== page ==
Many kids, especially athletes, will complain that their feet hurt at some time. Heel pain is especially common and especially during growth spurts.
Heel pain in athletes who are growing actually has a name. It's called calcaneal apophysitis, otherwise known as Sever's disease. It is most common between the ages of 9 and 14 and is seen in athletes who do a lot of running and jumping. My teenage soccer player has this and actually so do several of his teammates, or the teammates of my younger son who will probably end up having this also. Basically, what it is, is inflammation of the growth plate of the heel bone. The bones, muscles, and tendons in that area all grow at different rates during puberty. And when they're out of sync, the muscles and tendons pull too hard on the growth plate and that causes the inflammation.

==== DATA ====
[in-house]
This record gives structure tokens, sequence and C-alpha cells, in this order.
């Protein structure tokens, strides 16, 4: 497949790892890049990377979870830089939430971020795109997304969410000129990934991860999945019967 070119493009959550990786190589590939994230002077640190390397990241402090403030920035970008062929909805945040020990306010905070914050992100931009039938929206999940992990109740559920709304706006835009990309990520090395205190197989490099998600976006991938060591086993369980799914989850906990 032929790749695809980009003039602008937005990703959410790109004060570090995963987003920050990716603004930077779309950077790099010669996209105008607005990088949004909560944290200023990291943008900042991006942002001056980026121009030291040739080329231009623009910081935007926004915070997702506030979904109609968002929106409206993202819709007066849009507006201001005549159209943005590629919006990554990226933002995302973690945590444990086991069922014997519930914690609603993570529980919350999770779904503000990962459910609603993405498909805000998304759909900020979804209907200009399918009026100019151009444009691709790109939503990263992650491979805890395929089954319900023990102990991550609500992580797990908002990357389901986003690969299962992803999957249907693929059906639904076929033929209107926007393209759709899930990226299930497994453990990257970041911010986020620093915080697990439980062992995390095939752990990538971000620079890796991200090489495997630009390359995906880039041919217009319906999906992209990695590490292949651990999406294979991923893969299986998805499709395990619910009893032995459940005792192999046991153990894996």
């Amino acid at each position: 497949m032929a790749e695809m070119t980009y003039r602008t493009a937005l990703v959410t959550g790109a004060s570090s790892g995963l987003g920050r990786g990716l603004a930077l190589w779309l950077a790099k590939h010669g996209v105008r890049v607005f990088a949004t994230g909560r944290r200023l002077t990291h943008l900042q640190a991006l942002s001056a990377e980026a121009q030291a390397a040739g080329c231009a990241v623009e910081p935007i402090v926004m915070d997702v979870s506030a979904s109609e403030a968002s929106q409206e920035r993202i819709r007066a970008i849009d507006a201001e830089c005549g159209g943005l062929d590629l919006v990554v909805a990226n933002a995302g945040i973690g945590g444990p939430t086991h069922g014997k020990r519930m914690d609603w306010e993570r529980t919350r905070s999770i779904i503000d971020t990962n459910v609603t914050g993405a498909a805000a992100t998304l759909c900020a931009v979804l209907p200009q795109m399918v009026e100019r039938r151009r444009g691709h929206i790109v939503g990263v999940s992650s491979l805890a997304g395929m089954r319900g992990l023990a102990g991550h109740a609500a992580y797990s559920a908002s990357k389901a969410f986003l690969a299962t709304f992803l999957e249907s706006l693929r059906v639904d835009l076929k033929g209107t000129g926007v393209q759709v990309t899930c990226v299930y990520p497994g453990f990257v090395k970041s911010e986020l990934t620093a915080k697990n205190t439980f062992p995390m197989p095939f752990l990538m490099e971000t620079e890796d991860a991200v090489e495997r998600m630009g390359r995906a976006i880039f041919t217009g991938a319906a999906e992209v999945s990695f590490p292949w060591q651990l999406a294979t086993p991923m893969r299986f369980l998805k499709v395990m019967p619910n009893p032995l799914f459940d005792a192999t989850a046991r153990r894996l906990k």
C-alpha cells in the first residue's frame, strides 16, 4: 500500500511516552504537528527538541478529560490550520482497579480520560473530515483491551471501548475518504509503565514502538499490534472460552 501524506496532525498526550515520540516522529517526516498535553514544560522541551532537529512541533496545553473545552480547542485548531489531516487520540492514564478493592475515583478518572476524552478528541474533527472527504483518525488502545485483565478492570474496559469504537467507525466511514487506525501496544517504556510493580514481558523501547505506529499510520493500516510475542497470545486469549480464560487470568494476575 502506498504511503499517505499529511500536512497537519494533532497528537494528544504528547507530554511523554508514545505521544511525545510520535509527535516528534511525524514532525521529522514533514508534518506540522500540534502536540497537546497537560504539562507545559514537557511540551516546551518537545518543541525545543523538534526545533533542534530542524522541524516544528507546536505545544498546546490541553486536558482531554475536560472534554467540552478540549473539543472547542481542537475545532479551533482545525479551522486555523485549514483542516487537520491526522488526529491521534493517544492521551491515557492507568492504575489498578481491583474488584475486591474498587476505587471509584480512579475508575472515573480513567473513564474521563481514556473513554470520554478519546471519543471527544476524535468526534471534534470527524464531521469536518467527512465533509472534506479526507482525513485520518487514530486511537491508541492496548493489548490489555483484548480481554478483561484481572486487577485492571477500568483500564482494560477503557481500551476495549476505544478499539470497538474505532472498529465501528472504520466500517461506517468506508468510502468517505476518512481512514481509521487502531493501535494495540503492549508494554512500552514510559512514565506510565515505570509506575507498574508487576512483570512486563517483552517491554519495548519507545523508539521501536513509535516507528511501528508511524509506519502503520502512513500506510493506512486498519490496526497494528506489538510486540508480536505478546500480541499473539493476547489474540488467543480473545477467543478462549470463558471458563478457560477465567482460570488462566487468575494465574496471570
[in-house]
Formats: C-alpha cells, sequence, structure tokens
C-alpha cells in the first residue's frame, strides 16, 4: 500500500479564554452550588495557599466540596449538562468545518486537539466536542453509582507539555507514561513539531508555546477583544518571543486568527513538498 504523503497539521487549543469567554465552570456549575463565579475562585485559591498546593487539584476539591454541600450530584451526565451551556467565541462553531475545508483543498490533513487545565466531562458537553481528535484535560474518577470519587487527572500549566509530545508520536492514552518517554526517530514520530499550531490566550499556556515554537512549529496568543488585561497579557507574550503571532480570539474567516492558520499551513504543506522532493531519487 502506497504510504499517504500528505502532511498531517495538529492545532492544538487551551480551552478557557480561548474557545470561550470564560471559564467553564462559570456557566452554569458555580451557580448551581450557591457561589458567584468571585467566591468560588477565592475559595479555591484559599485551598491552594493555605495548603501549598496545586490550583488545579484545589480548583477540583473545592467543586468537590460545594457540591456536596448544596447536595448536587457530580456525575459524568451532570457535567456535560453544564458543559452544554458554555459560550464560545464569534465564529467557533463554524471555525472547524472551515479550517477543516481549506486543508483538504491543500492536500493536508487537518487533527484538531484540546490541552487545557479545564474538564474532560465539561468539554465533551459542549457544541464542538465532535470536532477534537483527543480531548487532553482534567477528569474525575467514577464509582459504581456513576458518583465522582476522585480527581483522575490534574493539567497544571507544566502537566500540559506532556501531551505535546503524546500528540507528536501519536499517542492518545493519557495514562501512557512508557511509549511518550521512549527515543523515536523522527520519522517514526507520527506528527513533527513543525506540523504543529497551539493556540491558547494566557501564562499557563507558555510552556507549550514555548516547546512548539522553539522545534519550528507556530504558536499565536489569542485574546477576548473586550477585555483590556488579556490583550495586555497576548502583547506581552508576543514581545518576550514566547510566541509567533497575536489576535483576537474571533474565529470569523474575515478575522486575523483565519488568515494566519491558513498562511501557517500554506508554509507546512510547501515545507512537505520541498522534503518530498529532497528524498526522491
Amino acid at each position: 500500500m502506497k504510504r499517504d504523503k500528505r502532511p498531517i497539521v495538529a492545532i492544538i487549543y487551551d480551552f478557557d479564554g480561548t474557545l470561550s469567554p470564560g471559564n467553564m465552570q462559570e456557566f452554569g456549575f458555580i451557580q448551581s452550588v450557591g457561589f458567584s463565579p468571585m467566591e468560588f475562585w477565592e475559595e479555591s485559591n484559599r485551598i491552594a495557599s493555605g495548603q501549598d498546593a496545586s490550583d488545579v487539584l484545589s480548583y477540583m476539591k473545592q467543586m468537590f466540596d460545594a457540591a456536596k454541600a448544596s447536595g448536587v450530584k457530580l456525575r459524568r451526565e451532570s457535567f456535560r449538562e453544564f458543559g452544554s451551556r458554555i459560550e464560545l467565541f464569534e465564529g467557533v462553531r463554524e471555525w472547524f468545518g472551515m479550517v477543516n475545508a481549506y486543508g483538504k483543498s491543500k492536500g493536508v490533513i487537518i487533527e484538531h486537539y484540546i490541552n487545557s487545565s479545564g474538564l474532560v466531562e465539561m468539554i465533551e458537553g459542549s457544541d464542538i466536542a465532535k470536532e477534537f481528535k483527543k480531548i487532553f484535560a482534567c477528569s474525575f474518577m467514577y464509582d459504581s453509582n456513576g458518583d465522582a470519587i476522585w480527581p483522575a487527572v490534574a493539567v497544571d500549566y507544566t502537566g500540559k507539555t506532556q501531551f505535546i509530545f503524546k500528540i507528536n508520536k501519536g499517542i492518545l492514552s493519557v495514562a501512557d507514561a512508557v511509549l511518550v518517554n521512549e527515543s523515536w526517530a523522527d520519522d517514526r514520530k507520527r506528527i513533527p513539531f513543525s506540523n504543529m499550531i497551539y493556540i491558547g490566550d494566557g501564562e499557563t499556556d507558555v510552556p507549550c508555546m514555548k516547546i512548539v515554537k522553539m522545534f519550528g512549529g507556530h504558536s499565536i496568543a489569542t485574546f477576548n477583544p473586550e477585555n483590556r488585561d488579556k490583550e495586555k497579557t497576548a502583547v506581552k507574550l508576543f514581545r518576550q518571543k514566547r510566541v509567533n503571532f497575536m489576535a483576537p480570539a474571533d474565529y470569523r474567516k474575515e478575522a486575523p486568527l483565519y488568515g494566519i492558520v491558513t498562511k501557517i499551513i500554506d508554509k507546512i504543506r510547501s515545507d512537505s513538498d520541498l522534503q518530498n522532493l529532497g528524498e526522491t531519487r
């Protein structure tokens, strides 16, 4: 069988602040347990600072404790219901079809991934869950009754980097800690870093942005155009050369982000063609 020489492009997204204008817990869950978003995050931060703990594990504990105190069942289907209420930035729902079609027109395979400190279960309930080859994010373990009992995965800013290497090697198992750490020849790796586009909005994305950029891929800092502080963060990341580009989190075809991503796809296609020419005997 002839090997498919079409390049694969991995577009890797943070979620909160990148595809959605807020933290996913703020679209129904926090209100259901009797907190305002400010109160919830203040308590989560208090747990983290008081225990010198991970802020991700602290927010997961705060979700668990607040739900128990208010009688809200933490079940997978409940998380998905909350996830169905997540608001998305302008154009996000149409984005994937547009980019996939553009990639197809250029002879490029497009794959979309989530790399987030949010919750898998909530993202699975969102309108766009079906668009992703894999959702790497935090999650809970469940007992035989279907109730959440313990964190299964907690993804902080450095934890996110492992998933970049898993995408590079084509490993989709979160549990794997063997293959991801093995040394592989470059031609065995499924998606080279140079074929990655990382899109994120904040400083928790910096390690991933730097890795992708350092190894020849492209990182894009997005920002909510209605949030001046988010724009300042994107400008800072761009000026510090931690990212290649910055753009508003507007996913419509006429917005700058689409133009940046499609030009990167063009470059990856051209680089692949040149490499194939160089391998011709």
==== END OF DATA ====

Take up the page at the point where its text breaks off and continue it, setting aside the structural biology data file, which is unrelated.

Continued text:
So what can your child do to help once the pain has started? Well, to be honest, the pain will improve most once your child is done with their growth spurt. Also, it's best to stop any activities that cause pain. But, of course, we know that's not going to happen, especially if your child is on a competitive or a school athletic team.
So other things that help include having an ice pack in a towel and icing the heel for 15 minutes every one to two hours during flare-ups. Have your child take an anti-inflammatory pain medicine, like ibuprofen or naproxen. But be sure to check with your child's pediatrician on dosing. Gel heel cups and shoes with good support are also helpful. They help put less pressure and less stress on the heel. Your child's pediatrician can also give you exercises that can help with stretching and which can help with the pain and help keep the condition from getting too bad.
If the pain continues, your child may be referred to a physical therapist. And if all else fails, then your child will be put into a walking boot and referred to an orthopedic specialist for management of severe cases. Eventually, Sever's disease gets better, but not really until your child has stopped growing and that growth plate closes. Until then, manage the pain and follow the advice your child's doctor gives them.
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